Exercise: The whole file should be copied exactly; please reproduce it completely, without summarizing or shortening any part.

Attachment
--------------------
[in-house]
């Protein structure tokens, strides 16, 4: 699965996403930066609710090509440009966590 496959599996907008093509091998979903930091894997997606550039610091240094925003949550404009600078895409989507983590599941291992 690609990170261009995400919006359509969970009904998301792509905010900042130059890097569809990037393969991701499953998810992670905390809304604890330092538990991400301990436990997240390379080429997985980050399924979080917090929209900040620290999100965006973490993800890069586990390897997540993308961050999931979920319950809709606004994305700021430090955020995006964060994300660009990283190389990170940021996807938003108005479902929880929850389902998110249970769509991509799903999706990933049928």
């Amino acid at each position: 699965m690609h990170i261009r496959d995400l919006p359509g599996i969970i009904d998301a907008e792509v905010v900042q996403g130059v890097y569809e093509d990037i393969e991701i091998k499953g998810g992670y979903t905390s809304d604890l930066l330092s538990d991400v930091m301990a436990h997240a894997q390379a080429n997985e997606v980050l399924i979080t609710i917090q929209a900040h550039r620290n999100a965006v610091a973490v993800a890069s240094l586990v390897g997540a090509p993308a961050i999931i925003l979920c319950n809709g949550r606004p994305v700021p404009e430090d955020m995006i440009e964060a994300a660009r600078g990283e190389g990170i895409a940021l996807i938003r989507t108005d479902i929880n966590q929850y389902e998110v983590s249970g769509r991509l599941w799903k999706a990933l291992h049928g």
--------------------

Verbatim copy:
[in-house]
């Protein structure tokens, strides 16, 4: 699965996403930066609710090509440009966590 496959599996907008093509091998979903930091894997997606550039610091240094925003949550404009600078895409989507983590599941291992 690609990170261009995400919006359509969970009904998301792509905010900042130059890097569809990037393969991701499953998810992670905390809304604890330092538990991400301990436990997240390379080429997985980050399924979080917090929209900040620290999100965006973490993800890069586990390897997540993308961050999931979920319950809709606004994305700021430090955020995006964060994300660009990283190389990170940021996807938003108005479902929880929850389902998110249970769509991509799903999706990933049928």
């Amino acid at each position: 699965m690609h990170i261009r496959d995400l919006p359509g599996i969970i009904d998301a907008e792509v905010v900042q996403g130059v890097y569809e093509d990037i393969e991701i091998k499953g998810g992670y979903t905390s809304d604890l930066l330092s538990d991400v930091m301990a436990h997240a894997q390379a080429n997985e997606v980050l399924i979080t609710i917090q929209a900040h550039r620290n999100a965006v610091a973490v993800a890069s240094l586990v390897g997540a090509p993308a961050i999931i925003l979920c319950n809709g949550r606004p994305v700021p404009e430090d955020m995006i440009e964060a994300a660009r600078g990283e190389g990170i895409a940021l996807i938003r989507t108005d479902i929880n966590q929850y389902e998110v983590s249970g769509r991509l599941w799903k999706a990933l291992h049928g």